A little office renovation isn’t always necessarily a “treat yourself” indulgence, although a few style-minded touches never need be entirely out of the question. As should almost always be the case when guiding an evolving business, the first and foremost question must always be, “Why do we need this?”
For one thing, unless you happen to be of a rare profession in which you rarely, if ever, need to invite clients into your personal workspace, the state of your office makes subtle and profound statements to what can be expected of you. If you happen to run a company with more than one or two employees, potential additions to your staff begin their impressions of time spent working for you from the immediate environment in which they’d be expected to perform. Consider that 90% of top management professionals surveyed by the American Society of Interior Designers confirmed that revamped office design noticeably improved productivity through positive morale and even brand awareness.
Rest assured, the urgent signs that your space is due a facelift will be almost unmistakable.
- Making Space
In at least one important sense, your day-to-day operations are like a comfortably roomy pair of pants: you may have space to spare now, but one day, you could very well find yourself with more waist than waistband.
A designer well-schooled in effectively planning office space can get surprisingly creative when managing existing space to accommodate your staff’s individual needs. This is a much more time- and cost-efficient measure than splurging on a brand-new cavernous office space and could potentially be a more illuminating solution than just shoving an extra desk into a corner or a closet. Bringing in a fresh set of eyes may bring your space’s effects on your staff’s collective psychology into sharp, revealing relief that focuses on improving comfort, flexibility, and even just a bit of privacy for everyone.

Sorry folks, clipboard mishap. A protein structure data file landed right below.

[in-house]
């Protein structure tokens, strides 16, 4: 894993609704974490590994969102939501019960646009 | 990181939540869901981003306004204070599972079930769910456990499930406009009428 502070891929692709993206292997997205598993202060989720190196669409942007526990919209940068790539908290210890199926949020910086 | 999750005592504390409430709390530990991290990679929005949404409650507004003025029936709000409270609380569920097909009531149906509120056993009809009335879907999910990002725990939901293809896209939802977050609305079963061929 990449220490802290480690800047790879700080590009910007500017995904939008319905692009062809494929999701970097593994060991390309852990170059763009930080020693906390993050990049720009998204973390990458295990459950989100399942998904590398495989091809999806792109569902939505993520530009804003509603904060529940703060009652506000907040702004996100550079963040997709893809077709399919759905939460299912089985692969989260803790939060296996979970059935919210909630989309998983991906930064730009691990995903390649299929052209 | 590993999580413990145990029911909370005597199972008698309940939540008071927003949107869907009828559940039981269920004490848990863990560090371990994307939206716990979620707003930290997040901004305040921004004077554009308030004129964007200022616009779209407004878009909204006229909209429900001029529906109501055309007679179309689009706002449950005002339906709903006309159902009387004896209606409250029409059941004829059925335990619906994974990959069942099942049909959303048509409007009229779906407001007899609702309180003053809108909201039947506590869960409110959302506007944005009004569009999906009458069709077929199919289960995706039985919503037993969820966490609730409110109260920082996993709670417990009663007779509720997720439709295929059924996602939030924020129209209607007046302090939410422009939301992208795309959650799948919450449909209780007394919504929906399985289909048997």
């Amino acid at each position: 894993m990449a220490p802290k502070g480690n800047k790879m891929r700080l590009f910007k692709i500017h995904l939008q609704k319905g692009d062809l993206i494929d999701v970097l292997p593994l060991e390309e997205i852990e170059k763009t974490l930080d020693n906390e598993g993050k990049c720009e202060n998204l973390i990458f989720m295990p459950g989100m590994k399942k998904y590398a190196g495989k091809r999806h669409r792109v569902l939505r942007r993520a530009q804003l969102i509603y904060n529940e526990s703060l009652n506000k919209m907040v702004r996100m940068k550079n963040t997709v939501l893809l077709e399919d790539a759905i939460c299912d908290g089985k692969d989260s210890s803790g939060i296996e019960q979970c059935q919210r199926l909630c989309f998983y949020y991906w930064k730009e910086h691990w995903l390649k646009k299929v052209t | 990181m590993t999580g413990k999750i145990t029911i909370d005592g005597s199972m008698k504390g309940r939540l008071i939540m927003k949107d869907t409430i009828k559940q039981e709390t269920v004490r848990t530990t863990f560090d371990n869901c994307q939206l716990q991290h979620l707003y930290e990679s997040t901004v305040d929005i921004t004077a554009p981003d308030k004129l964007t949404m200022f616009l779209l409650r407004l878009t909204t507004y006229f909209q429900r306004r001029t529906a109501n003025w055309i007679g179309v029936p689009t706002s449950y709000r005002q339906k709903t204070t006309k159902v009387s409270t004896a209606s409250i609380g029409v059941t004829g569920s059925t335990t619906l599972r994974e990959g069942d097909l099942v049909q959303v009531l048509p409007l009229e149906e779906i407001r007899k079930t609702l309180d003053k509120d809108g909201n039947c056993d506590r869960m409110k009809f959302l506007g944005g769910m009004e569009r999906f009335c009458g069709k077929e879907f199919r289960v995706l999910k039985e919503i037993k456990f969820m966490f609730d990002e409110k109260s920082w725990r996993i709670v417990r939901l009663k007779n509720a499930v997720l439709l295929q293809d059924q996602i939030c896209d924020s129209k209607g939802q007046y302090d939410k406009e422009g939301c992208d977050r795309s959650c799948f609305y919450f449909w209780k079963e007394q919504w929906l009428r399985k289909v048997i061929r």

A retro charm can be kitschy, amusing, and even inviting. It can also create an impression that your business is not currently primed to accelerate forward and embrace certain modern ergonomic and technological leaps in comfort and quality.
Don’t let your clients doubt whether you can keep pace with their cutting-edge demands or if a competitor more in-step with the times would better suit them. Invest in some refreshing furnishings, if not to make a sterling impression on your clients, then because workplace injury costs such as medical bills, administrative insurance costs, lost wages and loss of overall manpower are both staggeringly high and tragically avoidable.
Take your staff’s immediate needs and daily practices into consideration. A standing desk and easel may better suit designers and creative’s who literally think better on their feet. Look into dynamic desks that can raise to suit standing work or be lowered when it’s time to sit at a computer a while. Remember, the ideal is “90-90-90″ – feet flat on the floor with all joints at perpendicular angles.
It’s an equally good time to make sure your office is maximizing its productivity with lots of natural light. One scientific study after another demonstrates that a properly illuminated office – for example, one with task lighting or, even better, full spectrum light – is an office humming on all cylinders. It may even do some good to switch to space-saving flat computer monitors.
- A Touch Of Color
The onslaught of employees and clients in boots and shoes tromping across your floors or carpeting will take an eventual toll. Where traffic patterns are the most hectic, stick with high-end vinyl flooring for improved durability and easier cleaning. There are even some patterns that bear an uncanny resemblance to actual wood, for a more handsome and elegant feel.
While you’re at it, consult a designer to better understand the impact a fresh coat of paint in a new color on the walls can have on productivity without spending a great deal of money. While it will eventually wear down and show its age with constant traffic, new carpeting is bound to impress new clients with its freshness. Try to keep your palette for both your walls and floors within your brand’s traditional signature to uphold the associations of your company’s culture.